INTRODUCTION TO PHILOSOPHY
DALLAS M. ROARK
A philosophical idealist is one who insists that only ideas,1 spirit, or mind are real. The first and foremost explanation of the universe is that it is spirit, mind, or idea. This is in contrast to naturalism which begins with nature, matter, or atoms as the basic entity of reality.
Idealism means that there is more to life and the universe than surface appearances. Idealism as a philosophic term must be distinguished from the popular definition. People who claim to be idealists in the popular sense are often convinced that the world is beautiful, everybody is good, and you can adopt high ideals and adhere to them. The popular sense of the word is not unrelated to philosophic idealism, but there is much more involved in the philosophic sense. In fact, many popular idealists would probably not call themselves philosophic idealists.
The idealist tradition is rather broad and includes such diverse people as Plato, Descartes, Berkeley, Kant, Hegel, Fichte, Royce, Bradley, and A.C. Ewing. Many more names could be included.
Idealism is a term used in different ways as seen in Plato who spoke of the real world being that of Ideas or Forms; or in Berkeley who relates ideas to perception and the matter of knowing things. Consequently, it becomes obvious that each philosopher must be read for the way in which he defines his philosophy. We will see some of the range of use of terms as we look at the three examples of idealism. We will sketch the views of Berkeley, Hegel, and the personalist movement. Berkeley gives us the extreme view of immaterialism, or subjective idealism. Hegel serves as an example of objective idealism, and Brightman and Flewelling serve as sources for personal idealism. To these we now turn.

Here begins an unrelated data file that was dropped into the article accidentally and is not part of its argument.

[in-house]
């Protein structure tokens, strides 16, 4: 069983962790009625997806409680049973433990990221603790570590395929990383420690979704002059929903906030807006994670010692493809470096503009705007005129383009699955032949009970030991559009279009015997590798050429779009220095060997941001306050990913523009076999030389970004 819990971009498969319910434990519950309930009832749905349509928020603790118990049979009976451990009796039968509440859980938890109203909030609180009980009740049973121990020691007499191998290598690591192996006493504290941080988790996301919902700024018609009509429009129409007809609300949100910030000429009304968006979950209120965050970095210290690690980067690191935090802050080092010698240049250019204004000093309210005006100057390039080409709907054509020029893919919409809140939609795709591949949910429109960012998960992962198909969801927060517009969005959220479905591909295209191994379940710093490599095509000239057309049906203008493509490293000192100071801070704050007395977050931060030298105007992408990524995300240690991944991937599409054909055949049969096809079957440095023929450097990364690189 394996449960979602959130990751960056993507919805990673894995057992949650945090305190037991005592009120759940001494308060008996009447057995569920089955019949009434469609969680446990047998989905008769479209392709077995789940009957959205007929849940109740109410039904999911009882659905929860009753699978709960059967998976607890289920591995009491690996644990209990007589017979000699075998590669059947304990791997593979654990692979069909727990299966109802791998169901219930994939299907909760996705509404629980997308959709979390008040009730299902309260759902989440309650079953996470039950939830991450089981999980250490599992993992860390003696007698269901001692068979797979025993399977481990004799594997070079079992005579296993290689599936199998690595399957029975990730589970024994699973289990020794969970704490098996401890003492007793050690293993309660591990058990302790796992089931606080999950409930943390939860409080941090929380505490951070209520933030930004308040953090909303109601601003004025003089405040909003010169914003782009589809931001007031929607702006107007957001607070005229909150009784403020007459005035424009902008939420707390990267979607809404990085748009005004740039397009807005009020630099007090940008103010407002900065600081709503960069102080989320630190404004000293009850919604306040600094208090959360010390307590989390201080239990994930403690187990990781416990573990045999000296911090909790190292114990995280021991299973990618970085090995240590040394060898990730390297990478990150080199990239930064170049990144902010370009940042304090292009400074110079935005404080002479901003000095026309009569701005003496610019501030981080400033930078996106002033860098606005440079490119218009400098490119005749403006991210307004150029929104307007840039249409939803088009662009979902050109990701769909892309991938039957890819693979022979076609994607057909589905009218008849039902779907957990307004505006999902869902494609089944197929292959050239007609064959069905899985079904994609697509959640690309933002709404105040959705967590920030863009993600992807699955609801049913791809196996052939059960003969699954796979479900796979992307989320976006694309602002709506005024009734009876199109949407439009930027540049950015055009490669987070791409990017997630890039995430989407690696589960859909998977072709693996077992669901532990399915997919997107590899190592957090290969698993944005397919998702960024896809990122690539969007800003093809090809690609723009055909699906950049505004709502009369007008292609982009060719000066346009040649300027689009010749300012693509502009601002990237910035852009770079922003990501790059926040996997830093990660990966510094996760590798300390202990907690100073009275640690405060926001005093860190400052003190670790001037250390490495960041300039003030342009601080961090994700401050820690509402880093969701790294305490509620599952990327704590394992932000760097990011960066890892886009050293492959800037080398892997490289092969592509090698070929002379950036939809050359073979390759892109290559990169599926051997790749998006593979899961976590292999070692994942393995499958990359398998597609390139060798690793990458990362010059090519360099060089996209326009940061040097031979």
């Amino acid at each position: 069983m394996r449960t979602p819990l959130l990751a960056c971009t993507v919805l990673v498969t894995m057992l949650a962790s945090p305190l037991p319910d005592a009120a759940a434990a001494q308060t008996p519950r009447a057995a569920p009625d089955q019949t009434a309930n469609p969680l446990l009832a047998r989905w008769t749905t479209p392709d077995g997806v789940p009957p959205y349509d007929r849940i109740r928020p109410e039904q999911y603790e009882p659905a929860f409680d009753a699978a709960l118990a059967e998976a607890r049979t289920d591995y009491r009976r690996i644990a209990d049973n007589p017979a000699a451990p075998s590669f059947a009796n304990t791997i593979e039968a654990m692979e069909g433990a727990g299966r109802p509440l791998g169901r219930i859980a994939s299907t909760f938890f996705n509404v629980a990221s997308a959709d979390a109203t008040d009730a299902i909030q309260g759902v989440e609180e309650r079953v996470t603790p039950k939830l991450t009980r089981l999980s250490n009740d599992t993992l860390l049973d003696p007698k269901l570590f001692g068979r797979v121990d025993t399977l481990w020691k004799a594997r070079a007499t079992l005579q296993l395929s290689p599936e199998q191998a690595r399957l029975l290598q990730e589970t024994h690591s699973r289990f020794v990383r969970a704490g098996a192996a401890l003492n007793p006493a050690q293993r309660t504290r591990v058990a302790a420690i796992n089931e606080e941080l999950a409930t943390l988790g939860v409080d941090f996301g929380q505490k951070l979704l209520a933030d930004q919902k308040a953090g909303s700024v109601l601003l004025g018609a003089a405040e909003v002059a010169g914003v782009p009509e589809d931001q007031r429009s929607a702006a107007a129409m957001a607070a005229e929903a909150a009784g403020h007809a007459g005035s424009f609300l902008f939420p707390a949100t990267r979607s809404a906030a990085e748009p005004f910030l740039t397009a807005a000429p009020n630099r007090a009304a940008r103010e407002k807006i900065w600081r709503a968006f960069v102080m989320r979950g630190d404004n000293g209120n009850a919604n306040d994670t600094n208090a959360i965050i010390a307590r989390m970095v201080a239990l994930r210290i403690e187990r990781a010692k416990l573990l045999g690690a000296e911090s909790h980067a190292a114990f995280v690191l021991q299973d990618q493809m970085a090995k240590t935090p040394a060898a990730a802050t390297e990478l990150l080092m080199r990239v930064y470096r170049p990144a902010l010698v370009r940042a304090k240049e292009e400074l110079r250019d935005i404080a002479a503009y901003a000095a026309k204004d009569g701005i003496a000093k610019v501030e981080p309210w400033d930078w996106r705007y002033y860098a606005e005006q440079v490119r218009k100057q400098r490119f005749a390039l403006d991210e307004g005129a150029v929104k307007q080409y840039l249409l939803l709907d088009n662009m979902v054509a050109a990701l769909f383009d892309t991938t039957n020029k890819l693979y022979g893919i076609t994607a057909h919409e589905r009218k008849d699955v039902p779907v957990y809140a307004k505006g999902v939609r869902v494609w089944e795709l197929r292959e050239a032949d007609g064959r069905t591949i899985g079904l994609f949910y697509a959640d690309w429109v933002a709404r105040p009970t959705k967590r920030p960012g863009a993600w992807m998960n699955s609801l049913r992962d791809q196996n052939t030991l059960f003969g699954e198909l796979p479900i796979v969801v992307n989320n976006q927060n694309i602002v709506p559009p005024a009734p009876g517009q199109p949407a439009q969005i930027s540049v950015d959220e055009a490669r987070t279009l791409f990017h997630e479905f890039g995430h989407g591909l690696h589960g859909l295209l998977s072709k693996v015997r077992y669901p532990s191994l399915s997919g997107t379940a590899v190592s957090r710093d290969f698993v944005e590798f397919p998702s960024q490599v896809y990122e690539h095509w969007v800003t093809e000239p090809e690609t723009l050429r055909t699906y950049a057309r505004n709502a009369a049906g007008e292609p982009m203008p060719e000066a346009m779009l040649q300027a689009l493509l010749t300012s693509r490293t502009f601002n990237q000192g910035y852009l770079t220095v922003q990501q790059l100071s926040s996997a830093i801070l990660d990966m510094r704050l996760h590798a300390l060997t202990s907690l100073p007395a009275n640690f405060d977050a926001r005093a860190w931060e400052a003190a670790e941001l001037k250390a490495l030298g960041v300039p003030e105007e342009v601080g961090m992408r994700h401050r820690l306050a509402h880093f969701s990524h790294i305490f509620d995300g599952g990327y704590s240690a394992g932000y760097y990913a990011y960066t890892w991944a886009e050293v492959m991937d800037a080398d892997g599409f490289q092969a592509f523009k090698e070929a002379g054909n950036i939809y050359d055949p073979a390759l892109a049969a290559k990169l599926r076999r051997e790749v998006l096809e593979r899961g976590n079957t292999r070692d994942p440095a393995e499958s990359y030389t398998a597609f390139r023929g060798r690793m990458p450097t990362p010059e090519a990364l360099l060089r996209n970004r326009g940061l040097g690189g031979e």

I. Subjective Idealism (Immaterialism)
The least accepted form of idealism, and one of the most misunderstood, is that of George Berkeley (1685-1752). His last name rhymes with "darkly." Berkeley is often listed as the second great member of the empiricist tradition which includes Locke, Berkeley, and Hume. While sharing some ideas on the theory of knowledge, Berkeley is not a skeptic in the sense that Hume and the empirical tradition were. Berkeley is famous for his views on vision which became the "accepted" view of his day, but his philosophical position was not so acclaimed. His principle works for philosophical consideration are Principles of Human Knowledge and Dialogues Between Hyles and Philonous. Berkeley never achieved acceptance to create a tradition or a following but his philosophy raised questions that required answers from a variety of traditions yet to come. We will now turn to his views.